Tugo Bike Share: Imagining a Better City Through the Lens of Two Wheels

Exploring your city is just like riding a bike. Even if it’s been months or years since you’ve taken an intentional interest in Tucson, it only takes a bit of muscle memory reactivation to get back at it. Sure you have to tune up those deflated tires, find your U-lock hidden in the depths of the closet, stretch out those tight hammies…but as soon as you feel the wind in your hair it’s like you never took that long, unintended break of dating your city.

But what if this proverbial bike was a real bike with air already in the tires? Enter: Tugo Bike Share. Just like ride shares and home shares (think Uber and Airbnb), bike shares are the new way to explore or simply get around town.


We already have so much stuff, it’s piling up in our garages and our junk yards. So what if instead of buying a bike, we shared one with our neighbors across the city? We grew up hearing phrases like “sharing is caring” but in many ways were told that we should grow up to be self-sufficient and never need to share with anyone. But I think that having full treasure troves of stuff that we only use on occasion is a way of the past. Netflix series like Minimilasm and Tidying Up are hitting home with a generation that is disillusioned by the broken promises of our consumer society. Happiness studies have affirmed the Notorious words of the 90’s that the more money we come across the less satisfaction we see.

And it’s not just a personal problem. Our physical world needs rest from the endless production that has been exasperating its rich resources and polluting its fresh air. We have one planet Earth, yet if everyone consumed at the same rate as Americans- we would need 3 to 5 planets worth of resources to keep up (The Story of Stuff Project). But again, we only have one world. So a bike share doesn’t only help our city but is one important way that we can move towards more globally sustainable lifestyles.  


Energy is an all-important resource that we often hear about. There are finite energy sources and renewable ones like the sun and the wind. But there’s another source of renewable energy that we all possess, just waiting to be tapped. Free energy that is not only self-sustaining but actually increases as we use it. When we walk, bike and the like- we burn calories instead of fossil fuels. We simultaneously protect our air and counteract the effects of dozens of Estrella donuts. That’s what I call having our tres leches and eating it too.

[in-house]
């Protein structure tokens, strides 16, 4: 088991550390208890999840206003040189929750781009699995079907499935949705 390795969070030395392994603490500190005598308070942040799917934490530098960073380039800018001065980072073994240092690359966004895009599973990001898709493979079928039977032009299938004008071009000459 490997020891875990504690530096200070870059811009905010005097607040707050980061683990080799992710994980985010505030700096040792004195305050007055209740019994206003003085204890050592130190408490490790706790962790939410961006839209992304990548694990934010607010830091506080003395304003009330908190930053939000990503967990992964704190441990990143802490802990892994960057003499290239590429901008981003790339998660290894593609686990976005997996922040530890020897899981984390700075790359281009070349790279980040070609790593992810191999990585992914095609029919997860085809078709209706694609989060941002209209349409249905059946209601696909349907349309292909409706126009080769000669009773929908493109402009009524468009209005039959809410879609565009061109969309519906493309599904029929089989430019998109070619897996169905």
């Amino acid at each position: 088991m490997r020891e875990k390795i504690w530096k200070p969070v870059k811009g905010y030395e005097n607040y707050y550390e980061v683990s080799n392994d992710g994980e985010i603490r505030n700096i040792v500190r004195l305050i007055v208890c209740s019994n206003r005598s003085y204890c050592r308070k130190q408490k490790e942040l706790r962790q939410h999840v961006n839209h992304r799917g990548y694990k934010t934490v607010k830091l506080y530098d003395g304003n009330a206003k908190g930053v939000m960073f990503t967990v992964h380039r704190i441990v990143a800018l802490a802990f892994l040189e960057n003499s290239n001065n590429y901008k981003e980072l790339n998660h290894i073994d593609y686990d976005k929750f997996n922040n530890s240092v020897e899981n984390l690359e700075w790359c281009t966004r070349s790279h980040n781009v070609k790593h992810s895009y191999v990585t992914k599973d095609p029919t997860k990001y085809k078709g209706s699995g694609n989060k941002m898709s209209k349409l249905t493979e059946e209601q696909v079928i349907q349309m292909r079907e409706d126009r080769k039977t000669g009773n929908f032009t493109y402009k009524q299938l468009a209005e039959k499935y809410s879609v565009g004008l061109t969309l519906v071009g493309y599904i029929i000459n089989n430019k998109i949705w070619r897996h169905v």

Riding bikes offers intangible benefits as well. Exercising and enjoying sunshine is vital for mental health, especially if we work inside all day. It also gives us the gift of seeing. When we slow down and slough off the large metal barrier that our cars tend to be, we see our neighbors, new local businesses, a person in need. Seeing is the first step to engaging our city.


One local non-profit works hard to promote this type of engagement. Living Streets Alliance seeks to envision streets as “living public spaces that connect people to places and to each other.” A great example of their work is the now colorful and inviting intersection of 6th Avenue and 7th Street right outside of Exo Coffee. There is a Tugo station on one corner and public tables and chairs across the way. I sat at one of those tables as I spoke with Kylie Walzak, the lead program manager at Living Streets Alliance. Reflecting on our car-centric roads she proposed, “we’ve forgotten how to imagine what else streets can be for.” Kylie helped me see that when we accept the status quo we lose sight of a more beautiful vision for our city. This rich potential of a more connected city is an important reason that the City of Tucson decided to bring in the Tugo Bike Share.

I got to sit down with Nick Grzebienik and Yolanda Jordan, the GM and Marketing Lead for Tugo, to learn more about their hearts to love Tucson through their work. In Yolanda’s words, “Tugo is a whole new way to see Tucson.” And this is just as true for someone visiting for the first time as it is for a native. Visitors are able to experience what Tucson is all about- amazing neighborhoods punctuated with wonderful restaurants and businesses embedded in a beautiful sprawling desert landscape. All of those things are more fully appreciated on two wheels than four. And while we whole-hearted welcome our winter visitors and part-time residents- imagine if more of that seasonal traffic was re-routed to our bike lanes.


Bikes can do wonders not only to alleviate car traffic but also to protect against endless sprawl that is etching away at our desert landscape. Cities thrive when the urban core is accessible and engaging. Each one of the 330 Tugo bikes across Tucson is a bright yellow opportunity to navigate the city in a new and simpler way. And they take the notion of being accessible seriously. There is a $5 yearly membership available to Tucsonans who qualify for financial assistance which makes up nearly a fifth of their members. That is over 3 times the average for other cities with similar programs. This is a huge benefit for our neighbors who may have limited access to transportation.   

In the wake of an actual Tucson winter there’s no better time to get out and meet some neighbors, discover new places, or simply jump on Tugo to go to work. No bike pump needed!


Written by Teena Dare.

Teena lives in Tucson, Arizona and loves to capture the passions of others with words. Find more of Teena's work at www.shakingspirits.com.

Photography by Rycardo Bia and Yolanda Jordan.

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